Is celebrity the same thing as faithfulness?

30 04 2013

Carl Trueman indulges in a little “what if” thought experiment that is less “what if” and more “what is.”   I’d be interested in your thoughts…

This month, I thought I would use this column to indulge in a little thought experiment. What, I wonder, if the conservative evangelical church world came to be dominated by a symbiotic network of high profile and charismatic leaders (think more Weber than Wimber), media organisations, and big conferences? What if leadership, doctrine, and policy were no longer rooted in the primacy of biblical polity and the local church? What if, in other words, all of this became a function of an Evangelical Industrial Complex?

It is an important question. It is probably a year or so since I raised the question of the impact of celebrity on evangelicalism. As I was told then, celebrity either does not exist in the evangelical subculture or is of no real importance there. Thus, I suspect the Evangelical Industrial Complex either does not exist or exerts no influence; but it is entertaining to imagine what would the signs be that it was a real issue (which, I am sure you will agree, it is not).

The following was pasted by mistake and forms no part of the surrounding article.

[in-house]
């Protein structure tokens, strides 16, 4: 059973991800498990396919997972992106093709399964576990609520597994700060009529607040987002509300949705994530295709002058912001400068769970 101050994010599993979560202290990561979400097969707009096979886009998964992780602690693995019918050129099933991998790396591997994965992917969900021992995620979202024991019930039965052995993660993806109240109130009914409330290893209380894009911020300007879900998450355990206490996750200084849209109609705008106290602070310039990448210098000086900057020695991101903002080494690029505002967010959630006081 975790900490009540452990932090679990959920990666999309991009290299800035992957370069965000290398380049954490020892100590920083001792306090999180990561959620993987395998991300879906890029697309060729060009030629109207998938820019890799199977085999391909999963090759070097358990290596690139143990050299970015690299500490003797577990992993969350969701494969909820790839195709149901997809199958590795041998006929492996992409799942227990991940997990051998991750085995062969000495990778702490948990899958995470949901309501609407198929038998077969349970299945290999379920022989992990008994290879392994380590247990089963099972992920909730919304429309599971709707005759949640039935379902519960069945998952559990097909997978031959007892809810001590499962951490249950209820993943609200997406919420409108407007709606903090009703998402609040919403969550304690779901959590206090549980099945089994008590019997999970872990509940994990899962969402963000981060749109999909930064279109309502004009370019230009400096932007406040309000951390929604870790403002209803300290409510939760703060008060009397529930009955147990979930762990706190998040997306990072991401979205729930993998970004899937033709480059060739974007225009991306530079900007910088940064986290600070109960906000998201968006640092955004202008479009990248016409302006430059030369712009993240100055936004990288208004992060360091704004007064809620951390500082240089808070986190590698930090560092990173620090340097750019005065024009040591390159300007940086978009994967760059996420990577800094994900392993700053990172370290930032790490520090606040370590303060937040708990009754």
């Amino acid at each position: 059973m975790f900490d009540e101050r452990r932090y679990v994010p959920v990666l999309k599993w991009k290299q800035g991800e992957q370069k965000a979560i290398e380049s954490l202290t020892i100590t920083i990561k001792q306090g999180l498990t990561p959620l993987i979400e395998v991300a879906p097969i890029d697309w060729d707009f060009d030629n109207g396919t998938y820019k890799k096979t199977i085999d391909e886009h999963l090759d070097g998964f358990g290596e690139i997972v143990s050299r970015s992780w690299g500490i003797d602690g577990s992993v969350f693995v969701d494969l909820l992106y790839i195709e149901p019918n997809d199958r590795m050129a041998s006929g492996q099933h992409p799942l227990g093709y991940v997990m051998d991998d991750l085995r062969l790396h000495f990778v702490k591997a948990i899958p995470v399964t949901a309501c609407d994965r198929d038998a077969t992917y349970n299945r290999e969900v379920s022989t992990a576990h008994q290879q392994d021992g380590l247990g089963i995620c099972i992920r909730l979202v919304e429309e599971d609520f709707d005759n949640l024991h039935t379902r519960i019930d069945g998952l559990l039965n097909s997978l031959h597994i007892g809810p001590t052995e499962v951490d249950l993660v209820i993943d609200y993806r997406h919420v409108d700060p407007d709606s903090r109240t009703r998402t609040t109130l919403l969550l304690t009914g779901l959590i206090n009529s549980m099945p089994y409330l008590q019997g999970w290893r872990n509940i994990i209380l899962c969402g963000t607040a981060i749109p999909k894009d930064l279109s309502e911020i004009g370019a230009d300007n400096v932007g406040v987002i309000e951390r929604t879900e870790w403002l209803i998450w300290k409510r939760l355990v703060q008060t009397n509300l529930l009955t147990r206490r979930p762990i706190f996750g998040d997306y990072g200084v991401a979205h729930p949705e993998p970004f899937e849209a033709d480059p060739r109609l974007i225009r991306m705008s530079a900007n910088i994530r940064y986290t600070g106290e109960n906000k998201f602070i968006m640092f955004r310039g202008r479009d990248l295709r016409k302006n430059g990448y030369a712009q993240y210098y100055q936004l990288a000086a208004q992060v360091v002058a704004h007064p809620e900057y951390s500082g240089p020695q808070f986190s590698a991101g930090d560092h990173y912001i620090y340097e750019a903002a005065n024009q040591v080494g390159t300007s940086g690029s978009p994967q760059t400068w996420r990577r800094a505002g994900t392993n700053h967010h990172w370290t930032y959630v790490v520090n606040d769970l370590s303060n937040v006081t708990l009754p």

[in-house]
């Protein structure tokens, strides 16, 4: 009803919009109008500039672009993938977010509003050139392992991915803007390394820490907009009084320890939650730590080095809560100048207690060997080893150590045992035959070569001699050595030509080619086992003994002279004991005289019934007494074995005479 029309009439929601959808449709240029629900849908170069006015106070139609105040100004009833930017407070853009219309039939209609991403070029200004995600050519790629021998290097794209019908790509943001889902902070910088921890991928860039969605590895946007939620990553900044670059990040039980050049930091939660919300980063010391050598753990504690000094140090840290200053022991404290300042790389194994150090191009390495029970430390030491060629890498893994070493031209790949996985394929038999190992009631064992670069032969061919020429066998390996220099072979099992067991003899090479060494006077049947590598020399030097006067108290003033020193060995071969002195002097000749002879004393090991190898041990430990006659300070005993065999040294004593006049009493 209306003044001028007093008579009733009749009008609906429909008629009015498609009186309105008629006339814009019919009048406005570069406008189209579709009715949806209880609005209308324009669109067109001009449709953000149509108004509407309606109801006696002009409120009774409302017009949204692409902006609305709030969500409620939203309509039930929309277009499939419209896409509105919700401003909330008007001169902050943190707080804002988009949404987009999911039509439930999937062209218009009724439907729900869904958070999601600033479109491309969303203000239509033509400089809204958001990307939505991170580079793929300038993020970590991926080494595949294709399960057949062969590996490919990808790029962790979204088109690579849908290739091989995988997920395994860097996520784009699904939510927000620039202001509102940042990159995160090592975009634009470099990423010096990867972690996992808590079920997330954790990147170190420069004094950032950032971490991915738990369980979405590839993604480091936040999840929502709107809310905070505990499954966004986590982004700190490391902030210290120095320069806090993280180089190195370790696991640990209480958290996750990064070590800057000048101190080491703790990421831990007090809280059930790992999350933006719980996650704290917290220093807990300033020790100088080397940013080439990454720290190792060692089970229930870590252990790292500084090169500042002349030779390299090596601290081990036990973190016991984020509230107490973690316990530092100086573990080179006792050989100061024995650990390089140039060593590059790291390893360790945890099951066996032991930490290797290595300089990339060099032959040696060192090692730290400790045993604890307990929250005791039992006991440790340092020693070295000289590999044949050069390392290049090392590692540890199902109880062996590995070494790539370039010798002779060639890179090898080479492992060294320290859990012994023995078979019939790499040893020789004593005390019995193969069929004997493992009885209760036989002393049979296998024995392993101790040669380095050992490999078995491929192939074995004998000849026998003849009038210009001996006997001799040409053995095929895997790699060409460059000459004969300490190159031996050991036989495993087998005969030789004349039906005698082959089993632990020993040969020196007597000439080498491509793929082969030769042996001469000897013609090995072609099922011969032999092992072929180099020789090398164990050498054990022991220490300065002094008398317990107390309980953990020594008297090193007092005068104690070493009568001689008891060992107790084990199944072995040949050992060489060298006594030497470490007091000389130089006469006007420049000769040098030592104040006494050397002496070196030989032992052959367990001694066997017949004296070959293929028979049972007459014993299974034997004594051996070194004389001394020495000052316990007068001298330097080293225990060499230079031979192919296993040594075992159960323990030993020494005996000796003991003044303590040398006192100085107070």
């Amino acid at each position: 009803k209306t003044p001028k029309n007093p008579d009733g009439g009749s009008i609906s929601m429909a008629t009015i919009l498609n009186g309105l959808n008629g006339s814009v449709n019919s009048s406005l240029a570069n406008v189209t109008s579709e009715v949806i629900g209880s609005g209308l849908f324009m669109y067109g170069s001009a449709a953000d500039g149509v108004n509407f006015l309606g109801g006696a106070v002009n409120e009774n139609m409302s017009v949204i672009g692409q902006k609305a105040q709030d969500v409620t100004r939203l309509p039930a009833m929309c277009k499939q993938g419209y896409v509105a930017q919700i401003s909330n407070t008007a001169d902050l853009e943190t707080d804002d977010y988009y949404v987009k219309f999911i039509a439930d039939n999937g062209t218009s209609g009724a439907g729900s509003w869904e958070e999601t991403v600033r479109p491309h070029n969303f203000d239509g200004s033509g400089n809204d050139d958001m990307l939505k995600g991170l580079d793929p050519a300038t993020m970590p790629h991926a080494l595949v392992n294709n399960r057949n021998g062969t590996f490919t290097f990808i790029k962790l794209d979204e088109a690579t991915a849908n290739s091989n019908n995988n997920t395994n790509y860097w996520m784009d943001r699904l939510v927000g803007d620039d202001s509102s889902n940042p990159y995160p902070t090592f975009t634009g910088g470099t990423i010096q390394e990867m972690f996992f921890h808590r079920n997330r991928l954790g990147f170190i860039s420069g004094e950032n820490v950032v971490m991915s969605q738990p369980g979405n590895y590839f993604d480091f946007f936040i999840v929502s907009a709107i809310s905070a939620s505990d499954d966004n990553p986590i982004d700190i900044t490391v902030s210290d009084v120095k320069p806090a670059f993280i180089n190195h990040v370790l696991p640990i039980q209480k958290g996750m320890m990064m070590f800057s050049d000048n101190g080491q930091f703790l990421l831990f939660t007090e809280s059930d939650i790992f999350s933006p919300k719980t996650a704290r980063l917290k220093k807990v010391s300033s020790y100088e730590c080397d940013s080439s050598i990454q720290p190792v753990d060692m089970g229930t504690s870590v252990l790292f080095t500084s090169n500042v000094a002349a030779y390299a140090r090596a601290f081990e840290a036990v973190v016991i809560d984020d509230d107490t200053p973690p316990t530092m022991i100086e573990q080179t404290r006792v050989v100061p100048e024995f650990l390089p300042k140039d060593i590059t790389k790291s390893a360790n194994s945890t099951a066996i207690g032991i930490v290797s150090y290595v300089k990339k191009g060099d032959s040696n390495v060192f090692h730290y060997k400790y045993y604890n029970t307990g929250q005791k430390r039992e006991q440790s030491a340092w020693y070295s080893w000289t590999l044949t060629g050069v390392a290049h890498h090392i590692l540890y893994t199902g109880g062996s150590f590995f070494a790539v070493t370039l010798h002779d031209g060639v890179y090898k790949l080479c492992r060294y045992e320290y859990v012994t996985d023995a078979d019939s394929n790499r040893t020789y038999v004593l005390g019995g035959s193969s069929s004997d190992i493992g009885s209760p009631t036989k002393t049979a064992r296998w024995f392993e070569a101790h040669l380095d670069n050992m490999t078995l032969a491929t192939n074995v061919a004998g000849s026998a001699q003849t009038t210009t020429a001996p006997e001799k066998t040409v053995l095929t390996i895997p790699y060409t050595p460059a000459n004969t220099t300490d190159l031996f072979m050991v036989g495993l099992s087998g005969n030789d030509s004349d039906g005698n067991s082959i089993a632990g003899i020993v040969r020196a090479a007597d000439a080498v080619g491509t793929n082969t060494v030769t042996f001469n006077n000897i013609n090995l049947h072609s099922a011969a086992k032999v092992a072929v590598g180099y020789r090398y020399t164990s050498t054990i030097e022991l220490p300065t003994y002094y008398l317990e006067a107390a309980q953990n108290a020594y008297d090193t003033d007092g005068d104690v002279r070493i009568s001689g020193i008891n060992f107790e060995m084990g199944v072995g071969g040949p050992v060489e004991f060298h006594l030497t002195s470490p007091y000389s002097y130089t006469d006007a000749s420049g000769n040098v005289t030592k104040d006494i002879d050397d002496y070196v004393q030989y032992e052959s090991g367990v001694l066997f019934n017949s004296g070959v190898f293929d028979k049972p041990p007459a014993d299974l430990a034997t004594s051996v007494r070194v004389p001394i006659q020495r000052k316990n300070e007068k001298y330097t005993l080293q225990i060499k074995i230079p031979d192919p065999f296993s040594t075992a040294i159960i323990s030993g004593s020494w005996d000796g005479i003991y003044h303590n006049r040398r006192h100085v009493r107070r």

The aesthetics of success would subtly and imperceptibly supplant the principles of faithfulness or would indeed come to be identified with the same. The rhetoric of faithfulness would be retained, but the substance would be less and less important. Thus, the key leaders would be the men at the big churches or with the ability to pack a stadium or to handle media with slick sophistication. Fruitfulness and faithfulness would be rhetorically opposed in a way that would be ridiculous if we were talking marriage, but which somehow seems plausible in a church context.